Forums *** Papers
Using the Forums

Much of our discussion will be done on the Forums (from the Forums and Web Links site). "Live" forums will be posted for each assignment before the class meets; sometimes you will be directed to a particular one for your primary posting and messages. There will also be group feedback forums (which will remain active) which will be attached to pages presenting links to your papers; here you will post helpful critiques and ideas for revisions on the papers.

You should prepare a thoughtful response to the assigned work(s), one which goes beyond the "I like" or "I don't like" stage to focus on ideas, issues, or particular passages. This is not a paper, but a paragraph or two. This should be written when you read the work and before you join the forum; if you like, you can type it into a WORD or WordPad (text) file, save to your disk, and then open the file in that program, copy it (mark and Control-C), and paste it (Control-V) into the message box. I would recommend WORD for those of you who have typing/spelling problems, so you can run a spell check on it. The subject line will be blank; you need to give your posting a subject that will give some hint of what you have written about. If the assigned work is already designated by the forum, your subject line can be a question or an issue that you are raising or some other provocative kick-off to discussion. Think of it--and your posting--as starting a thread of thought which other students can respond to.  I may start the forum with some leading questions or topics; those will be posted initially with the forum. If your posting fits under one of those subjects, that's where you should be--or perhaps you will find that idea or question to be one that you'd like to explore for your posting.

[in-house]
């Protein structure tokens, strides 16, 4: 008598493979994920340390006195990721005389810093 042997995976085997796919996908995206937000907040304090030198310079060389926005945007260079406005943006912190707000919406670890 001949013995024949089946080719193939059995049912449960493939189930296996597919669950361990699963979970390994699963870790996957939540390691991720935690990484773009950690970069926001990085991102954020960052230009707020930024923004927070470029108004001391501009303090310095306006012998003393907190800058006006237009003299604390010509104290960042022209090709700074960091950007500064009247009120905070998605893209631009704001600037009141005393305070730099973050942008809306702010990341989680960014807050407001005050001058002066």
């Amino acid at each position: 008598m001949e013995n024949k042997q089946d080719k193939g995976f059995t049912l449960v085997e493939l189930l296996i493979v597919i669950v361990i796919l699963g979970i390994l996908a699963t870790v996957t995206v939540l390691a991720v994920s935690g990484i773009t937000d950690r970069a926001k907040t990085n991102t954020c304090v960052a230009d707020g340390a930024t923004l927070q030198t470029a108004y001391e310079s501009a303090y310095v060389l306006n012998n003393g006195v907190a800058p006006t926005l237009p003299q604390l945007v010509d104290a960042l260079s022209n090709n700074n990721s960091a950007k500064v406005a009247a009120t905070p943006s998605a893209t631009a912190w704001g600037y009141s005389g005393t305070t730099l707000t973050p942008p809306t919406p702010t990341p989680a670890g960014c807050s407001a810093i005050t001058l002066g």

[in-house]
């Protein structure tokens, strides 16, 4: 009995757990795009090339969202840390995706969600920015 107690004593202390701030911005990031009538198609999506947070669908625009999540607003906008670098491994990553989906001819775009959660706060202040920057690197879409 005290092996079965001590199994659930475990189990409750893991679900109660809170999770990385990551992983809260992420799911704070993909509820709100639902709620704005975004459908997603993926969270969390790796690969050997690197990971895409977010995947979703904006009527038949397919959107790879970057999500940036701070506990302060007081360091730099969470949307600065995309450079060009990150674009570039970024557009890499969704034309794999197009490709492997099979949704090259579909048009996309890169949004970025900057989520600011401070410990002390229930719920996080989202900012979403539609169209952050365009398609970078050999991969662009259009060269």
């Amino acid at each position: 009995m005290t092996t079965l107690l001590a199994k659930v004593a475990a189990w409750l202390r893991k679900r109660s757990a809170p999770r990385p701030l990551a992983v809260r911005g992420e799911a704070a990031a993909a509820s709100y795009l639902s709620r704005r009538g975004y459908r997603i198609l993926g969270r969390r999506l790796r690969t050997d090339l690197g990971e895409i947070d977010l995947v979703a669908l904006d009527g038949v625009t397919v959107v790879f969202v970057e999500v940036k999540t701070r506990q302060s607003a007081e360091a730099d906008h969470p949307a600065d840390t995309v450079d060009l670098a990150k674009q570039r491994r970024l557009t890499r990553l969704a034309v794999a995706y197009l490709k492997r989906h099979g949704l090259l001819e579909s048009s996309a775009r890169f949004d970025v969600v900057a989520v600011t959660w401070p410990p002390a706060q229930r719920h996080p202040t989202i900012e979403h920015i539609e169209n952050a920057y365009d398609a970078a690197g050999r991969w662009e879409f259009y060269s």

During the class time (or if you can't do that exactly, during the 24 hours that the forum is "live"), you should read through all the postings as they appear and write your responses (at least 3-4 substantial ones) to the ideas or questions that have been proposed. This is not a chat room, however, and I hope that your responses will not be personal in that sense (you can always e-mail the person from the Student Site if you wish to speak directly to them.) Just saying "I really like your ideas" is encouraging but it doesn't add to the discussion; however, if you wish to talk about particular ideas or phrasings that you like (and why), that's just fine!
Remember, you should be on-line for the FULL class period, posting at the very beginning, then reading and responding for at least an hour (your work is time-marked) for full credit for class participation. This can also include time you spend after the class period.

Technical Details about the Forum: Editing and Archiving
Yes, you can go back and edit your posting or message when you see that word that your fingers mistyped, or when you think up more to say on your subject. Just click on Edit Your Message. (You can't edit anyone else's message) Make sure that you don't back space and send your message twice. If you don't see your message appearing on the Forum, then you need to Reload or Refresh the page (up in the Toolbar). At any time you can archive the forum discussion by clicking on Archive. What that does is to give you the full discussion text to that point (after you scroll down past the message headings). Sometimes students like to do this after there are a number of messages toward the end of class, just to see if there are messages they missed.

The forum will be inactive and the archive will be posted on the Links Page no less than 24 hours after the class meeting time. Although I hope that you will participate during the class time, when you can get some good interaction going, I realize that sometimes that will not work out. You may post and respond, then, later, but you will likely not get responses to what you have said (and that's not nearly as much fun!).